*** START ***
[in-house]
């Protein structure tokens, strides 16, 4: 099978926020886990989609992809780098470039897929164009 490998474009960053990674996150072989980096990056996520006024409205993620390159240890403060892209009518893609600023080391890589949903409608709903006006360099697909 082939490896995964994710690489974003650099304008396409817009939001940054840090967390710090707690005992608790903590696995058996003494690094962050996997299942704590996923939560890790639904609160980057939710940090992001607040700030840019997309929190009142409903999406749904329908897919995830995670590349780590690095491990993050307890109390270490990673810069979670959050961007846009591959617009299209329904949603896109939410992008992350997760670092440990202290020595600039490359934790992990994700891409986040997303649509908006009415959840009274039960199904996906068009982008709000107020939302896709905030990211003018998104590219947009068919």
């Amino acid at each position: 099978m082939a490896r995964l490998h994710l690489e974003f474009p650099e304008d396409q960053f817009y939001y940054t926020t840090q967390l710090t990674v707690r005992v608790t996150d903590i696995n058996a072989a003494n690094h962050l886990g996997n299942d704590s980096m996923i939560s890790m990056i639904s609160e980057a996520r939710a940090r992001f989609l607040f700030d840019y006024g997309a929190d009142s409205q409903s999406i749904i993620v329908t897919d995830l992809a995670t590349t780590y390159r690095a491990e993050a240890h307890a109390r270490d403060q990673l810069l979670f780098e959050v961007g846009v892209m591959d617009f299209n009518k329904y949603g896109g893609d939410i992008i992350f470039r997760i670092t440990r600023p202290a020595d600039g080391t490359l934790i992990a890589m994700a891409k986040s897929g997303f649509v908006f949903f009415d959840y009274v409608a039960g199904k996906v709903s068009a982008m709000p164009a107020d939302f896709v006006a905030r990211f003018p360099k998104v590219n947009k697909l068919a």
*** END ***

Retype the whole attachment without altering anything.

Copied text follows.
[in-house]
């Protein structure tokens, strides 16, 4: 099978926020886990989609992809780098470039897929164009 490998474009960053990674996150072989980096990056996520006024409205993620390159240890403060892209009518893609600023080391890589949903409608709903006006360099697909 082939490896995964994710690489974003650099304008396409817009939001940054840090967390710090707690005992608790903590696995058996003494690094962050996997299942704590996923939560890790639904609160980057939710940090992001607040700030840019997309929190009142409903999406749904329908897919995830995670590349780590690095491990993050307890109390270490990673810069979670959050961007846009591959617009299209329904949603896109939410992008992350997760670092440990202290020595600039490359934790992990994700891409986040997303649509908006009415959840009274039960199904996906068009982008709000107020939302896709905030990211003018998104590219947009068919």
């Amino acid at each position: 099978m082939a490896r995964l490998h994710l690489e974003f474009p650099e304008d396409q960053f817009y939001y940054t926020t840090q967390l710090t990674v707690r005992v608790t996150d903590i696995n058996a072989a003494n690094h962050l886990g996997n299942d704590s980096m996923i939560s890790m990056i639904s609160e980057a996520r939710a940090r992001f989609l607040f700030d840019y006024g997309a929190d009142s409205q409903s999406i749904i993620v329908t897919d995830l992809a995670t590349t780590y390159r690095a491990e993050a240890h307890a109390r270490d403060q990673l810069l979670f780098e959050v961007g846009v892209m591959d617009f299209n009518k329904y949603g896109g893609d939410i992008i992350f470039r997760i670092t440990r600023p202290a020595d600039g080391t490359l934790i992990a890589m994700a891409k986040s897929g997303f649509v908006f949903f009415d959840y009274v409608a039960g199904k996906v709903s068009a982008m709000p164009a107020d939302f896709v006006a905030r990211f003018p360099k998104v590219n947009k697909l068919a």